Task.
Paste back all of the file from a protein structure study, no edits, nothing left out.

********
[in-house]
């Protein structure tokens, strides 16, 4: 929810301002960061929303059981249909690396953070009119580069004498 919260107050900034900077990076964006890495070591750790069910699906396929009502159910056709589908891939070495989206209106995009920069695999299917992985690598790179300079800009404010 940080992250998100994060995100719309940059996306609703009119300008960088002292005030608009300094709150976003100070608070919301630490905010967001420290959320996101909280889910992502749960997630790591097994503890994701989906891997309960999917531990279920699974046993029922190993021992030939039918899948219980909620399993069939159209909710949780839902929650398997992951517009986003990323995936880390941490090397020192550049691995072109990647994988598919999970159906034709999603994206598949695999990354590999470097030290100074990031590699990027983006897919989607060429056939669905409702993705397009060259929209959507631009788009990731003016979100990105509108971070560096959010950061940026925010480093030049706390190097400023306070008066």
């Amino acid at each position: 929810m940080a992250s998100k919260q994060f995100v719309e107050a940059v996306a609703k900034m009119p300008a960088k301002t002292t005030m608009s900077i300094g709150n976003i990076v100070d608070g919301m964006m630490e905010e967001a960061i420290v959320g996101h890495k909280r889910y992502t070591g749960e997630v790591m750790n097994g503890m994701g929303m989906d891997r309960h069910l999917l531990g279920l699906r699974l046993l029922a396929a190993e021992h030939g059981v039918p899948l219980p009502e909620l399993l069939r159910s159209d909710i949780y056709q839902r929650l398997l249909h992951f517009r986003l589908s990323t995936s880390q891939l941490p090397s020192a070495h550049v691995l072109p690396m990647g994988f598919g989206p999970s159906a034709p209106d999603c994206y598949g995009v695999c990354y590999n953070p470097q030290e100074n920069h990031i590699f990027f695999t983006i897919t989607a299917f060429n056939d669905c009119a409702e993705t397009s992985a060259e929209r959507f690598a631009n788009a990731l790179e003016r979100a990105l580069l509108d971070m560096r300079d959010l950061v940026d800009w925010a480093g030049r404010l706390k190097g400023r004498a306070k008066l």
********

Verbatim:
[in-house]
């Protein structure tokens, strides 16, 4: 929810301002960061929303059981249909690396953070009119580069004498 919260107050900034900077990076964006890495070591750790069910699906396929009502159910056709589908891939070495989206209106995009920069695999299917992985690598790179300079800009404010 940080992250998100994060995100719309940059996306609703009119300008960088002292005030608009300094709150976003100070608070919301630490905010967001420290959320996101909280889910992502749960997630790591097994503890994701989906891997309960999917531990279920699974046993029922190993021992030939039918899948219980909620399993069939159209909710949780839902929650398997992951517009986003990323995936880390941490090397020192550049691995072109990647994988598919999970159906034709999603994206598949695999990354590999470097030290100074990031590699990027983006897919989607060429056939669905409702993705397009060259929209959507631009788009990731003016979100990105509108971070560096959010950061940026925010480093030049706390190097400023306070008066």
């Amino acid at each position: 929810m940080a992250s998100k919260q994060f995100v719309e107050a940059v996306a609703k900034m009119p300008a960088k301002t002292t005030m608009s900077i300094g709150n976003i990076v100070d608070g919301m964006m630490e905010e967001a960061i420290v959320g996101h890495k909280r889910y992502t070591g749960e997630v790591m750790n097994g503890m994701g929303m989906d891997r309960h069910l999917l531990g279920l699906r699974l046993l029922a396929a190993e021992h030939g059981v039918p899948l219980p009502e909620l399993l069939r159910s159209d909710i949780y056709q839902r929650l398997l249909h992951f517009r986003l589908s990323t995936s880390q891939l941490p090397s020192a070495h550049v691995l072109p690396m990647g994988f598919g989206p999970s159906a034709p209106d999603c994206y598949g995009v695999c990354y590999n953070p470097q030290e100074n920069h990031i590699f990027f695999t983006i897919t989607a299917f060429n056939d669905c009119a409702e993705t397009s992985a060259e929209r959507f690598a631009n788009a990731l790179e003016r979100a990105l580069l509108d971070m560096r300079d959010l950061v940026d800009w925010a480093g030049r404010l706390k190097g400023r004498a306070k008066l």